As you may know, marijuana plants have sexes or genders as do most plants. However, did you know that different genders of the marijuana plant are used differently? For marijuana plants, there are 3 genders namely female, male, and hermaphrodite (aka “hermie”). These three genders play different roles in the cannabis industry. As a grower, it is important for you to know these things if you want to achieve certain goals (like pollinating). Additionally, you would also want to know this information because a mistake with the gender can certainly destroy your whole crop!
To identify the gender of the plant, we can look for certain signs and signals that it is a certain gender. Take note, though, some signs happen later in its stage so if you don’t see them immediately, it’s best to wait for a little while. In general, marijuana goes through two stages namely the vegetative and the flowering stage. In the vegetative stage, plants are focusing more on growing so gender doesn’t matter that much yet. It is in the flowering stage where certain developments can determine whether the plant is male, female, or a hermie.
First off, let’s start with determining if the plant is female!
Female marijuana is actually the ones responsible for that high feeling as they are the ones who has the buds. These buds are important in a recreational type of marijuana as it contains the THC which gives off that high feeling. To identify a female plant, you can look at the stem area for white-wispy looking hairs called pistils. These pistils appear a bit later in the flowering stage which is why some growers make the mistake of disposing of it. In general, the flowering stage of marijuana will start around the 6th week of growing, but female plants often show much later in the stage. Additionally, you can look at the pear shaped part of the plant called the calyx. The calyx will also develop two white hair-like string that forms a “V” shape.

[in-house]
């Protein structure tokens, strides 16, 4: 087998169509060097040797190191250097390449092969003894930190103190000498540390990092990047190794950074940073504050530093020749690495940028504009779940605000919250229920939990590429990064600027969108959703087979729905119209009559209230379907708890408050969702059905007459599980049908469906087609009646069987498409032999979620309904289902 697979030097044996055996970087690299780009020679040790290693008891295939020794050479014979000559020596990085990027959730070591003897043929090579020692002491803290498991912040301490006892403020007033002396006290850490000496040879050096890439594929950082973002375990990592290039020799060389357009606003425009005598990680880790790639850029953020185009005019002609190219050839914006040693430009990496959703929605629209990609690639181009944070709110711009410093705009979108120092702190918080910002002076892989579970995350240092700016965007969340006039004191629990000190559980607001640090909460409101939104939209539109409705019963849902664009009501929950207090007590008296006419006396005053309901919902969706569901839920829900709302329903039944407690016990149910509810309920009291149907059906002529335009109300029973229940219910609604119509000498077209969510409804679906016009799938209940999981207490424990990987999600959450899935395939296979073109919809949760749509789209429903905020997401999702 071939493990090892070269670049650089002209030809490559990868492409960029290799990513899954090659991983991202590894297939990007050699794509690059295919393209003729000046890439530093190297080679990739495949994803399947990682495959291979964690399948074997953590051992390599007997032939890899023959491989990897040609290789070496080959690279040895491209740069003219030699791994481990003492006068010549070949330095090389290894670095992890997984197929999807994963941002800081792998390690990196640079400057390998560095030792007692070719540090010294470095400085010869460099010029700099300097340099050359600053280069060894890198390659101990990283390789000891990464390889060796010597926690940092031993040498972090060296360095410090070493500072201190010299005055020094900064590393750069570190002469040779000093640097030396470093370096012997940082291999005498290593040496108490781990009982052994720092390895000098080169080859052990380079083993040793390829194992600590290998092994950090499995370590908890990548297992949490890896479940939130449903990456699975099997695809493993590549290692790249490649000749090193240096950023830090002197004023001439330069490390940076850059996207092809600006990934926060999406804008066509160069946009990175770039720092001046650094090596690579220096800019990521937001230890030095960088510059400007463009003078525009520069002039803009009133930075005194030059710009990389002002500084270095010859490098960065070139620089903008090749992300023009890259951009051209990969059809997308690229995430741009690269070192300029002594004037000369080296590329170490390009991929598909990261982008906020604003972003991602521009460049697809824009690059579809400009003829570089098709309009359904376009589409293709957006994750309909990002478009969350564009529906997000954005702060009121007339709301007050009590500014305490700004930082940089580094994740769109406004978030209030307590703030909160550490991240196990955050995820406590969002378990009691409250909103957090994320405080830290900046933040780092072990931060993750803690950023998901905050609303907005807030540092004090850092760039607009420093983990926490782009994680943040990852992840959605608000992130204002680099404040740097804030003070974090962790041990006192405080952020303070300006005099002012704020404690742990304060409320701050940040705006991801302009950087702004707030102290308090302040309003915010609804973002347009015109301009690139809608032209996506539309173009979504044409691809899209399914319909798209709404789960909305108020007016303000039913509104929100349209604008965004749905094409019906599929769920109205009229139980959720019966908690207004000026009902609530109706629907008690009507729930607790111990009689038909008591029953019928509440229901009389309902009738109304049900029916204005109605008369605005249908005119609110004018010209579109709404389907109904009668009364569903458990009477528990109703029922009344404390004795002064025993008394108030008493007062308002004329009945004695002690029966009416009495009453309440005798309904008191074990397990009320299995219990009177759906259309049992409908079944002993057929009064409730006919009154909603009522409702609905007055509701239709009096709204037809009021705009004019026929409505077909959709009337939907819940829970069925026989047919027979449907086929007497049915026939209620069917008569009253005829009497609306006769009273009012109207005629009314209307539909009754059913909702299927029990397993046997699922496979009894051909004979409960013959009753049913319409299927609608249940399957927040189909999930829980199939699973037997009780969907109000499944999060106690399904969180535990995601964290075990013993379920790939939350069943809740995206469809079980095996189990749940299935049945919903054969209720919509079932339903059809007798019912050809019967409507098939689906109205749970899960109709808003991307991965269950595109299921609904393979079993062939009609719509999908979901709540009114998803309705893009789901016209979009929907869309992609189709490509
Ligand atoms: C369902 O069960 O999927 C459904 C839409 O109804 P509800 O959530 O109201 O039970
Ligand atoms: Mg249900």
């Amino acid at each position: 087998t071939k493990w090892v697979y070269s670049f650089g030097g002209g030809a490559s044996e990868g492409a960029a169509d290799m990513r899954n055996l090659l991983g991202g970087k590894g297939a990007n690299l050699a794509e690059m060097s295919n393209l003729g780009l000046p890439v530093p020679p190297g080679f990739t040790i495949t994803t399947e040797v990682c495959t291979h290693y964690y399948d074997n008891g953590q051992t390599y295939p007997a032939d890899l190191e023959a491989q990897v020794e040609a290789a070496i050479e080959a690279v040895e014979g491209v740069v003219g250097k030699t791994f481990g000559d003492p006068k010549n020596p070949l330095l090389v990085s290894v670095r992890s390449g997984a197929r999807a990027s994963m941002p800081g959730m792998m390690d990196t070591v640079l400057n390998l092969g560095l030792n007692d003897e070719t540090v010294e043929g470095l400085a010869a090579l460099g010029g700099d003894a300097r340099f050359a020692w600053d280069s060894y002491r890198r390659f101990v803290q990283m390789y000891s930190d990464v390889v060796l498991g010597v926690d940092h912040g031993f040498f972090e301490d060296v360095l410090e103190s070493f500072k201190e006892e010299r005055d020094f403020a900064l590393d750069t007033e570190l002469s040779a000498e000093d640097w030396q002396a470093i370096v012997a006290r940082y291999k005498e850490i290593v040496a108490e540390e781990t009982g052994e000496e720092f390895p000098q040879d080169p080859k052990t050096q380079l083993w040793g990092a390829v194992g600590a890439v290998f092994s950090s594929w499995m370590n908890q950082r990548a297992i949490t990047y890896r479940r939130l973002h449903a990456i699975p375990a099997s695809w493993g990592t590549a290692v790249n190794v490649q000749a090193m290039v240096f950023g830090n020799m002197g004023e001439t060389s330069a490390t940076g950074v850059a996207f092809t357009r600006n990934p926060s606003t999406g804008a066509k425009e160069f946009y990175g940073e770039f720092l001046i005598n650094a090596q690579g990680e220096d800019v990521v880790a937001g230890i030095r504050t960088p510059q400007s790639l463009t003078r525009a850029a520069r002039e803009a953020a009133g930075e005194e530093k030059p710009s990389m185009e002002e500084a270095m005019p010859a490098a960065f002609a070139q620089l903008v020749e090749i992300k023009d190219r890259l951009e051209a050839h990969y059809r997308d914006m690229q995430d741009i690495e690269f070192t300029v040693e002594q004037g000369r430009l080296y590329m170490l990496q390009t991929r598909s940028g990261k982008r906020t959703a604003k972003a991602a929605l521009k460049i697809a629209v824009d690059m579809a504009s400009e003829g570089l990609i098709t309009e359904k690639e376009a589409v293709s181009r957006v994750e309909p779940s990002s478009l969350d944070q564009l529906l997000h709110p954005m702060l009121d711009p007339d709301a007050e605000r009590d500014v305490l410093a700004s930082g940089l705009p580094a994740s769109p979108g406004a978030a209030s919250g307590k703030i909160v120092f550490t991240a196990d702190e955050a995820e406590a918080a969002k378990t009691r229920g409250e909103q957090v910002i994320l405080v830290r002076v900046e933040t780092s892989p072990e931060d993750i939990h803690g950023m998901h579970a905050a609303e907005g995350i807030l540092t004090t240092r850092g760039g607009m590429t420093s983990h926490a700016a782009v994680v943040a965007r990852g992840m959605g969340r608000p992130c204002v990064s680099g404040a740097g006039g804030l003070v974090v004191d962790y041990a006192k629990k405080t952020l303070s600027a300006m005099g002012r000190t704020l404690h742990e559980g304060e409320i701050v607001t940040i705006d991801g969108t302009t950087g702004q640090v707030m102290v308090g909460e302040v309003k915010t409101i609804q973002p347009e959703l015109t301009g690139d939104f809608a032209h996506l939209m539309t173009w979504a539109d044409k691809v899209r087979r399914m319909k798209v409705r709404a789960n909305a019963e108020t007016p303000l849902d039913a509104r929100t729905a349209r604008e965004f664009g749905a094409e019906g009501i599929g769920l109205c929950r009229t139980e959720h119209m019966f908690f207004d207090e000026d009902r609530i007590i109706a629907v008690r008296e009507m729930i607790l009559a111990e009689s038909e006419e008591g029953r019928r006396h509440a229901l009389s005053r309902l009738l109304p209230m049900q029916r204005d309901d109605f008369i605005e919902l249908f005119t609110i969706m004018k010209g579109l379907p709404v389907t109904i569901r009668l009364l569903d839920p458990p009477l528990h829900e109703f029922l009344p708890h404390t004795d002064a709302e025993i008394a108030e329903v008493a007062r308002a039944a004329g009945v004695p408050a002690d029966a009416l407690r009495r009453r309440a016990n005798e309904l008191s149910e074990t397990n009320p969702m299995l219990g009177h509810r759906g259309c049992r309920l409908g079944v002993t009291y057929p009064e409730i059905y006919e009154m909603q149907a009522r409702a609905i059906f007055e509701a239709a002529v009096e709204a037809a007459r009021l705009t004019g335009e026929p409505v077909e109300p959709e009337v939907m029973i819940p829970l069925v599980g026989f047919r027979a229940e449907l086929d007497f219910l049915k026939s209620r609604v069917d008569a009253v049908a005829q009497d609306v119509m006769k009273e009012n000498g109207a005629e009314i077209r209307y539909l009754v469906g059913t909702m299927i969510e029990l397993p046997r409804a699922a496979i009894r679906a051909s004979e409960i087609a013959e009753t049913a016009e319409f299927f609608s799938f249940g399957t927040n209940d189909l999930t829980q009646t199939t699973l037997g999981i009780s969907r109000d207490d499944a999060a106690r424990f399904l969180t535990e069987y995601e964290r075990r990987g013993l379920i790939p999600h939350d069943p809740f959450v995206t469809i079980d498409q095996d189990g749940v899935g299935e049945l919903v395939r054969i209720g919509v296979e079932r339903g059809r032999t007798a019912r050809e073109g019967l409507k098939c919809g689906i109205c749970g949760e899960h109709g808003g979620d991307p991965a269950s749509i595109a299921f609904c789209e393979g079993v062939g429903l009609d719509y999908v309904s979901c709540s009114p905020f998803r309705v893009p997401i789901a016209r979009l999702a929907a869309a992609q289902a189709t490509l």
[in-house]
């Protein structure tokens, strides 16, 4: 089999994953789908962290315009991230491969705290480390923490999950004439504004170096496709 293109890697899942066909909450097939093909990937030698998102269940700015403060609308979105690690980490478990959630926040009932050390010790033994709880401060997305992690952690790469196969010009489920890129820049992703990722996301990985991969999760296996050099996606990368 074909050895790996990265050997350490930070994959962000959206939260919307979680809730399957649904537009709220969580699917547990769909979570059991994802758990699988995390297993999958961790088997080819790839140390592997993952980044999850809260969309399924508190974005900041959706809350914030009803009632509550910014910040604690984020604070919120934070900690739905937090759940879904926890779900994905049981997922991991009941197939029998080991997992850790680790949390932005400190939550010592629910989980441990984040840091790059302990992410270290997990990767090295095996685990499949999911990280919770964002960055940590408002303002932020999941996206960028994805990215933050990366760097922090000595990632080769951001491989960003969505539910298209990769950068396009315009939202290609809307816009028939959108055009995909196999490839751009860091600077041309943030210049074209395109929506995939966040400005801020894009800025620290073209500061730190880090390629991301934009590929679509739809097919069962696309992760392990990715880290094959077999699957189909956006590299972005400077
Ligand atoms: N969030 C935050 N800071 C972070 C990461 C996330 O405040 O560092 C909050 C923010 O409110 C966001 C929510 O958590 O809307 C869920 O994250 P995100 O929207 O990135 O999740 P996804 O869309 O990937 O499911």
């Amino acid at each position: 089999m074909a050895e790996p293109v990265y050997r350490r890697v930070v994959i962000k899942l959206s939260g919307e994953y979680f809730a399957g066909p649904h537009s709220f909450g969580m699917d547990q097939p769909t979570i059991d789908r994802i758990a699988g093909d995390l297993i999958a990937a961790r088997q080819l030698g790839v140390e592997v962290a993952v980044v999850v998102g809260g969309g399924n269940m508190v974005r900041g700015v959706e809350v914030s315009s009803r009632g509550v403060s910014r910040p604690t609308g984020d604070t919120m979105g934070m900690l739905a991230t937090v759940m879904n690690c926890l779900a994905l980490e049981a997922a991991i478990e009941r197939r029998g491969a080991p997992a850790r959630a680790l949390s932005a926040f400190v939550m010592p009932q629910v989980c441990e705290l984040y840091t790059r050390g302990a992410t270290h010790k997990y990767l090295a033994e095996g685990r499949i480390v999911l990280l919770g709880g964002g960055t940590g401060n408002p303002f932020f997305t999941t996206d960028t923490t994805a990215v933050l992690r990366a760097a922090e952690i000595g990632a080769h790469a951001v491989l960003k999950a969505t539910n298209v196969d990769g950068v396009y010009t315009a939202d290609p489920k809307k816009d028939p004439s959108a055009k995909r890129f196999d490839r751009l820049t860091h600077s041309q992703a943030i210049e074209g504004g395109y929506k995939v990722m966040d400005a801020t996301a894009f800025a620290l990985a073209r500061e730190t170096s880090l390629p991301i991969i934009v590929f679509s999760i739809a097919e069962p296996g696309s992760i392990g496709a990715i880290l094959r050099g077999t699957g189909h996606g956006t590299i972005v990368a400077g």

Female plants are extremely important to identify because they can get “contaminated” with male or hermies. Once they are mixed in a crop with male and hermies, pollination will take place and instead of the female plant producing THC, it will produce seeds. This information should be used if you either want to create the recreational marijuana or if you want to create more seeds.
Next, this is how to determine if the plant is male.
If the female has white pistils, the male has “balls”. You can observe them in the crossing part of a stem and the main stalk. It will appear like a ball and it will NOT be surrounded by pistils. Additionally, male marijuana plants also tend to be taller than female ones and they tend to contain more irregular branches. In general, males will also show their features around 3 weeks earlier than a female.
As stated above, the importance of knowing whether the plant is male is crucial because it can pollinate the female plants that produce the THC. It only takes one male plant to pollinate all female plants in the same grow room so be careful.
Lastly, we have the hermaphrodite plant.
Hermaphrodite plants or hermies typically start off as female but as time progresses, they develop male organs. This would mean that hermie will have both the male “balls” and the female white hairs (or pistils). This transformation mainly happens because of certain stresses that the grower can do to promote growth, so be careful when applying those low stress and high-stress procedures. Additionally, hermies are also caused by the poorly-controlled environment such as a disruptive light cycle and being fed with an incorrect mix of nutrients. Since hermies have male organs, they need to be removed if your crops are for the recreational marijuana as they can pollinate the female ones.
As a grower, it is crucial that you know this information unless you want your crops to give out seeds instead of THC. Identification is key and with proper information and training (and patience!) you should be able to separate them early which will ultimately be very beneficial for your crops.